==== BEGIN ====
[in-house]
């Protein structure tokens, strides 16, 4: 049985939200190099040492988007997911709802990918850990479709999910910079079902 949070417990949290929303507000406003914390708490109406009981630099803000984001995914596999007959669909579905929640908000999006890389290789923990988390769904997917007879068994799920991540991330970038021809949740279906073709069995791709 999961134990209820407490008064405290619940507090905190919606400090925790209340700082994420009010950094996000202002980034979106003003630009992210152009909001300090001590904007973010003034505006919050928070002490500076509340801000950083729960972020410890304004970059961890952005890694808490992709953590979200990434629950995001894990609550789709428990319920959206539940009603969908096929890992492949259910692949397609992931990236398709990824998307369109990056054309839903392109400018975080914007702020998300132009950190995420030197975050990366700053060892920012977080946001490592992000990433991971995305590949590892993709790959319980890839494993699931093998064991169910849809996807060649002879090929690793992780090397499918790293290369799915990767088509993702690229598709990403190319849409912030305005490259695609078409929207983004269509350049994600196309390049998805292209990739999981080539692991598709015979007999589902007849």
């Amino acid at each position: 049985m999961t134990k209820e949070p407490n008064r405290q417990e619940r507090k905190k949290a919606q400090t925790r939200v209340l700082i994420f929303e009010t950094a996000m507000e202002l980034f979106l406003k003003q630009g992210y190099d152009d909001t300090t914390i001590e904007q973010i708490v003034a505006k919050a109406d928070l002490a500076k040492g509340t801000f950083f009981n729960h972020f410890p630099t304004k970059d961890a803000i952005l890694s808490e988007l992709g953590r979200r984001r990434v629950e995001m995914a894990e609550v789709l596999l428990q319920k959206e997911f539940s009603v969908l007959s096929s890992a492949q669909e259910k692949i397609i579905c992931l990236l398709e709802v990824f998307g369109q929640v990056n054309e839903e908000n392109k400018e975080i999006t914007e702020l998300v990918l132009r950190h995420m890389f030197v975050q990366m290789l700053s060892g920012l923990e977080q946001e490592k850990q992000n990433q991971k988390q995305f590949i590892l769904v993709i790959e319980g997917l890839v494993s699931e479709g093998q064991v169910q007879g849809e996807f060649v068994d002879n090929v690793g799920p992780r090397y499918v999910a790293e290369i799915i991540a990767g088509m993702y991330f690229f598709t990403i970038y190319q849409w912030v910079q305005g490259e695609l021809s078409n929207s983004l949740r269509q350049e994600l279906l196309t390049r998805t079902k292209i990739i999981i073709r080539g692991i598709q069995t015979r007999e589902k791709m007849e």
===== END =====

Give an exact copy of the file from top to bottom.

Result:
[in-house]
């Protein structure tokens, strides 16, 4: 049985939200190099040492988007997911709802990918850990479709999910910079079902 949070417990949290929303507000406003914390708490109406009981630099803000984001995914596999007959669909579905929640908000999006890389290789923990988390769904997917007879068994799920991540991330970038021809949740279906073709069995791709 999961134990209820407490008064405290619940507090905190919606400090925790209340700082994420009010950094996000202002980034979106003003630009992210152009909001300090001590904007973010003034505006919050928070002490500076509340801000950083729960972020410890304004970059961890952005890694808490992709953590979200990434629950995001894990609550789709428990319920959206539940009603969908096929890992492949259910692949397609992931990236398709990824998307369109990056054309839903392109400018975080914007702020998300132009950190995420030197975050990366700053060892920012977080946001490592992000990433991971995305590949590892993709790959319980890839494993699931093998064991169910849809996807060649002879090929690793992780090397499918790293290369799915990767088509993702690229598709990403190319849409912030305005490259695609078409929207983004269509350049994600196309390049998805292209990739999981080539692991598709015979007999589902007849």
């Amino acid at each position: 049985m999961t134990k209820e949070p407490n008064r405290q417990e619940r507090k905190k949290a919606q400090t925790r939200v209340l700082i994420f929303e009010t950094a996000m507000e202002l980034f979106l406003k003003q630009g992210y190099d152009d909001t300090t914390i001590e904007q973010i708490v003034a505006k919050a109406d928070l002490a500076k040492g509340t801000f950083f009981n729960h972020f410890p630099t304004k970059d961890a803000i952005l890694s808490e988007l992709g953590r979200r984001r990434v629950e995001m995914a894990e609550v789709l596999l428990q319920k959206e997911f539940s009603v969908l007959s096929s890992a492949q669909e259910k692949i397609i579905c992931l990236l398709e709802v990824f998307g369109q929640v990056n054309e839903e908000n392109k400018e975080i999006t914007e702020l998300v990918l132009r950190h995420m890389f030197v975050q990366m290789l700053s060892g920012l923990e977080q946001e490592k850990q992000n990433q991971k988390q995305f590949i590892l769904v993709i790959e319980g997917l890839v494993s699931e479709g093998q064991v169910q007879g849809e996807f060649v068994d002879n090929v690793g799920p992780r090397y499918v999910a790293e290369i799915i991540a990767g088509m993702y991330f690229f598709t990403i970038y190319q849409w912030v910079q305005g490259e695609l021809s078409n929207s983004l949740r269509q350049e994600l279906l196309t390049r998805t079902k292209i990739i999981i073709r080539g692991i598709q069995t015979r007999e589902k791709m007849e």